Wednesday, August 31, 2011

Dick the Prick

...has crawled out from his lair to bask in the temporary media spotlight his Exploding Heads book makes inevitable. Glenn Greenwald, as usual, has the definitive take on this situation, and he is quoted in numerous other articles on the subject 'round the blogosphere, the best of which that I've read are here, here and, most especially, here. Dahlia Lithwick demonstrates why she remains one of the few remaining reasons to read Slate:
It's currently fashionable to believe that political and ideological battles are "real," and it is the law that is empty symbolism. But Cheney stands as an illustration of the real-life, practical value of the law. Torture really did become legal after 9/11, and even after it was repudiated—again and again—it will always be legal with regard to Dick Cheney and the others who perpetrated it without consequence. The law wasn't a hollow symbol after 9/11. It was the only fixed system we had. We can go on pretending that torture is no longer permissible in this country or under international law, but until there are legal consequences for those who order or engage in torture, we will only be pretending. Cheney is the beneficiary of that artifice.

Thursday, August 25, 2011

The Rule of Law

Supposedly a Founding Principle. So, who answers to it? And who does not?

Friday, August 19, 2011

What he should have said

The reporter in this interview obviously did a fine job of making Rick Perry look like the chump that he is, but then that task isn't too hard:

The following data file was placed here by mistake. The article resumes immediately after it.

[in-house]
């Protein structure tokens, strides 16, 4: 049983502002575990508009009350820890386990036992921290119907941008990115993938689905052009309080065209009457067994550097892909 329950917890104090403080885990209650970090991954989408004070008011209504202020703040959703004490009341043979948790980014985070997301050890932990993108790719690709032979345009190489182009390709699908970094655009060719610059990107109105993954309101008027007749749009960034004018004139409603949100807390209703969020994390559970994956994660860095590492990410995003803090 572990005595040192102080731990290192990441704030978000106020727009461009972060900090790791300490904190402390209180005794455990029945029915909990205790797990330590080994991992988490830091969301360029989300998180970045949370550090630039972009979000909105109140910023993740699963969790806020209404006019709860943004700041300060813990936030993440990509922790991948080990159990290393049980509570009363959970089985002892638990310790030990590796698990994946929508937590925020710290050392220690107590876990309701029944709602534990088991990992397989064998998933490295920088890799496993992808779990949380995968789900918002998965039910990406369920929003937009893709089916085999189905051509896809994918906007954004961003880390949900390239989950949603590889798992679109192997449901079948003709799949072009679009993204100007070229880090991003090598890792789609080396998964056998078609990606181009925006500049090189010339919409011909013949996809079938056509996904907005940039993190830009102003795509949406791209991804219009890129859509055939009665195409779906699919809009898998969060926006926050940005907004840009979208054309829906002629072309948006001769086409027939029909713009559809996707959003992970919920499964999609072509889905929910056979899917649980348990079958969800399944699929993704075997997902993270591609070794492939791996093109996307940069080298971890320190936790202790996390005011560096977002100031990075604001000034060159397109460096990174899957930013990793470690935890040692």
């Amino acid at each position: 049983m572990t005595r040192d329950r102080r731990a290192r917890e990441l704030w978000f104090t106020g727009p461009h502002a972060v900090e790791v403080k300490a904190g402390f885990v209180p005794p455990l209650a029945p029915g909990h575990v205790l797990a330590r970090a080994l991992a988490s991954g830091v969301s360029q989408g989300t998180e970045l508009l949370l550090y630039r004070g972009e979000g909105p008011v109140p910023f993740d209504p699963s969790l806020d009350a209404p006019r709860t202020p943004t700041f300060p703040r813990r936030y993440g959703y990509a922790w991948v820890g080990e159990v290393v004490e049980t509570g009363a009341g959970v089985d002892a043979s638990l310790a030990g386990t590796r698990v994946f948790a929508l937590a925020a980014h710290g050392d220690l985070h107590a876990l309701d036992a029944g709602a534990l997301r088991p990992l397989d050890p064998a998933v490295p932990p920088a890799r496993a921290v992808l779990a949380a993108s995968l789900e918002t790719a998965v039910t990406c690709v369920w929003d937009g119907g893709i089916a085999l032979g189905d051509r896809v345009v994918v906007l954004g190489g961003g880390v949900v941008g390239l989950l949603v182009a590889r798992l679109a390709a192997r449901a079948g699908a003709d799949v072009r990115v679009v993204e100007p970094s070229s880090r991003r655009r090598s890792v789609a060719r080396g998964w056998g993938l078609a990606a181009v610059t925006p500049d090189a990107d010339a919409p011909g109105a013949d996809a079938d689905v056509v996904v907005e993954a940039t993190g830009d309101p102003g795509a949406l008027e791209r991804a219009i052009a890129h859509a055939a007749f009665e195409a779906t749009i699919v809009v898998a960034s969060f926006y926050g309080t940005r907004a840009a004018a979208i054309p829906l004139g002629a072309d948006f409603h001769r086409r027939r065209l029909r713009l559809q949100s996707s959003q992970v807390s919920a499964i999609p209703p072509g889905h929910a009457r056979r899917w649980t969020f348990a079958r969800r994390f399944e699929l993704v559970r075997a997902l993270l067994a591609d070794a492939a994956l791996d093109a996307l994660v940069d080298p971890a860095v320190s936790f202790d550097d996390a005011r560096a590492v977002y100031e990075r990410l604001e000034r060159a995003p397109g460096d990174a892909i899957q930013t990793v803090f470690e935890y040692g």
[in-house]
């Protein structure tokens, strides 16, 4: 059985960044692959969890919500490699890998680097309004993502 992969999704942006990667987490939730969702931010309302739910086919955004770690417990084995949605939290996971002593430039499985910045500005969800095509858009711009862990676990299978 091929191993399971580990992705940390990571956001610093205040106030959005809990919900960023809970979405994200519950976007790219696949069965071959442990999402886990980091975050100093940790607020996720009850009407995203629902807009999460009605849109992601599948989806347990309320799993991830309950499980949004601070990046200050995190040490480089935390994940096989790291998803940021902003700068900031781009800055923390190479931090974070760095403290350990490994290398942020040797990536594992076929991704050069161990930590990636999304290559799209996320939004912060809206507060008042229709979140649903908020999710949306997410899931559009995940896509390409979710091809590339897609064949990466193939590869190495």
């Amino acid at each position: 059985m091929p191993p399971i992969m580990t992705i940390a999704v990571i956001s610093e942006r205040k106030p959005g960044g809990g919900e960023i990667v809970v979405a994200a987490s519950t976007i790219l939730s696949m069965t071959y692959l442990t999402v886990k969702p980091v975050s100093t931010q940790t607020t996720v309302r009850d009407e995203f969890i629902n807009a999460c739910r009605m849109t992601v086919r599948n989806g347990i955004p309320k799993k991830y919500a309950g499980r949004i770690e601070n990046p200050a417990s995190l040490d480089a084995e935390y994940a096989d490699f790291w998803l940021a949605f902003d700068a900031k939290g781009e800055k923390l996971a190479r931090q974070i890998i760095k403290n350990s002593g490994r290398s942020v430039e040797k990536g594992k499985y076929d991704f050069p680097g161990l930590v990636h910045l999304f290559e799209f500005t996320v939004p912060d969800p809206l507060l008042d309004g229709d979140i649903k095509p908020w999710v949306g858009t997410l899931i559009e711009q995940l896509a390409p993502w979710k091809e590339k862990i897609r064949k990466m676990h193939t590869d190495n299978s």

Here is what I wish the reported had responded instead:

Yes sir, I hear you saying that "abstinence works" but what clearly DOESN'T work is Abstinence Only education as it's currently taught in Texas schools. One wonders why Texas Republicans continue to pour taxpayer money into programs like this with their poor record of effectiveness, especially in light of Republicans' loud support for school "accountability". Perhaps Texas Republicans have a different standard for the term "works" when it comes to teen pregnancy?

The following states have vastly lower rates of teen pregnancy than Texas: (name states here), all of which teach comprehensive sex education in public schools that includes both abstinence and scientifically accurate biological information about human sexuality. If Texans are, in fact, interested in reducing levels of teen pregnancy in their state, would it not make sense to consider a different approach?

Of course, I'm making up that last part because I haven't done the research, so I'm going out on a bit of a limb. But then, research is the reporter's job!